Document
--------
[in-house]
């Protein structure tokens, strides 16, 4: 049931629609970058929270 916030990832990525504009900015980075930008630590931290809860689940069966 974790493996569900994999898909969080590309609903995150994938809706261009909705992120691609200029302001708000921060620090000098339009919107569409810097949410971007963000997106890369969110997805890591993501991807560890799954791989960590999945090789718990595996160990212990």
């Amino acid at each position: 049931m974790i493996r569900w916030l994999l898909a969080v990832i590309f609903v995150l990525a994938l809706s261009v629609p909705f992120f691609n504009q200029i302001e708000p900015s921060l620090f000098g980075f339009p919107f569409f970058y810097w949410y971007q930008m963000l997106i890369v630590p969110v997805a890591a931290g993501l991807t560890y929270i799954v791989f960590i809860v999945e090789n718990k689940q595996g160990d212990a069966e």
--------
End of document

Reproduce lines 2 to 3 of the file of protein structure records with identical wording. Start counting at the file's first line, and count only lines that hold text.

């Protein structure tokens, strides 16, 4: 049931629609970058929270 916030990832990525504009900015980075930008630590931290809860689940069966 974790493996569900994999898909969080590309609903995150994938809706261009909705992120691609200029302001708000921060620090000098339009919107569409810097949410971007963000997106890369969110997805890591993501991807560890799954791989960590999945090789718990595996160990212990």
């Amino acid at each position: 049931m974790i493996r569900w916030l994999l898909a969080v990832i590309f609903v995150l990525a994938l809706s261009v629609p909705f992120f691609n504009q200029i302001e708000p900015s921060l620090f000098g980075f339009p919107f569409f970058y810097w949410y971007q930008m963000l997106i890369v630590p969110v997805a890591a931290g993501l991807t560890y929270i799954v791989f960590i809860v999945e090789n718990k689940q595996g160990d212990a069966e």